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FOREST MANAGEMENT WORKSHOP MANUAL

THE MANAGEMENT PLAN

A plan for carrying out forestry activities on woodland property is important. It can be as formal or informal as the owner wishes or needs. While in some cases, it may not even be written down on paper, it is usually desirable for the owner to do so or have it done by a professional forester.

The plan usually describes the goals of the owner, and a schedule of activities for the woods or portion of the woods. Generally the larger the woodland acreage and the more different conditions of soils and tree sizes in the woods, the more details are needed. Where there are major differences in various sections of the woods, the needed forestry activity will likely be quite different. Therefore, the plan or activity will vary for each diffent major condition found; dividing the woods into sections or compartments allows the owner to treat them separately, for example, divisions or compartments in the woods may be the separation of large or mature timber areas from areas having only pole size timber or an old field just restocking with pine or hardwood sapling or poles.

Many forest owners have only a small amount of time to devote to forestry work, and a well thought out plan will tell him when the available time will be spent for the best future returns. In other words, it sets priorities for work which needs to be accomplished.

There are many things which may be made a part of a plan of action; naturally few plans will contain all of them. The following are items to consider in developing your plan:

  1. Maps of the property showing the property boundaries and the wooded portion of the property clearly separated. When the woods have been divided into several compartments for management purposes, each compartment should be shown along with the acreage and the conditions on the compartment, such as the major kinds of trees and the size-class of the trees.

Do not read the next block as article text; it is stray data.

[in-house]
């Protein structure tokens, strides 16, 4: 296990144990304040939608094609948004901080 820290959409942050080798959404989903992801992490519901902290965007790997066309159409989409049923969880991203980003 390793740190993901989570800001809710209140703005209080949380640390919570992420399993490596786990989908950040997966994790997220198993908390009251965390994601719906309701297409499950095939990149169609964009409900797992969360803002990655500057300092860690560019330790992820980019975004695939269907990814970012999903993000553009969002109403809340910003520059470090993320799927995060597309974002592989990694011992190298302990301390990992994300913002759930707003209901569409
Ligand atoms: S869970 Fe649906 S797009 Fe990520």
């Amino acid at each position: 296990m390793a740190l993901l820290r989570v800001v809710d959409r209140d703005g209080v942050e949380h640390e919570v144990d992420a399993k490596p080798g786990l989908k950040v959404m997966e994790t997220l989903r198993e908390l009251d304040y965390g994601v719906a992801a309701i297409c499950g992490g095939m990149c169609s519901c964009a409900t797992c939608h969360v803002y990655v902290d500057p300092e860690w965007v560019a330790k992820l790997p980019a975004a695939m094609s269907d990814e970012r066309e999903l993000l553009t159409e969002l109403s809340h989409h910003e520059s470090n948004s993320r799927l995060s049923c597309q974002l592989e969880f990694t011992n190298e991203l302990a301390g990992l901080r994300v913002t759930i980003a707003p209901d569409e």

2. A description of the management compartment including the major kinds of trees, the most important size-class of the trees, some idea of the amount of merchantable volume by tree kinds and sizes, and what forestry practices are needed.
  3. For those with trees at or near mature size, information on available markets, prices, and product specifications should be compiled, and plans for sales and contracts developed.
  4. Thoughts should be given to road layout and construction so any roads or trails will have permanent value for future harvests and forestry activities as well as a current sale.
  5. Property corners and boundary line location and maintenance should be covered.
  6. Plans and activities for other values such as wildlife, water, and any other use of interest to the owner should be considered.
  7. Record keeping and accounting should be started for future reference and tax purposes.
  8. A date should be established for a review of the current plans; the date will depend upon the forest conditions and how much activiy will take place in the near future.

To implement a management program, a specific work plan covering what the owner intends to accomplish in the next year or two should be developed. It is desirable to list these items for a particular time of year; if there are not time goals, activities are often put off from year to year and nothing gets done. Keep records; you can do this on your woodland (or compartment) map.

A management plan is a tool to help landowners set goals, and assign priorities to woodland management activities. Systematic planning is a step to productive forests and satisfaction gained from owning woodland regardless of how large or how small an acreage you own.


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Last revised August 14, 1995.

Please send comments to: Duane Bristow (72711.1414@compuserve.com)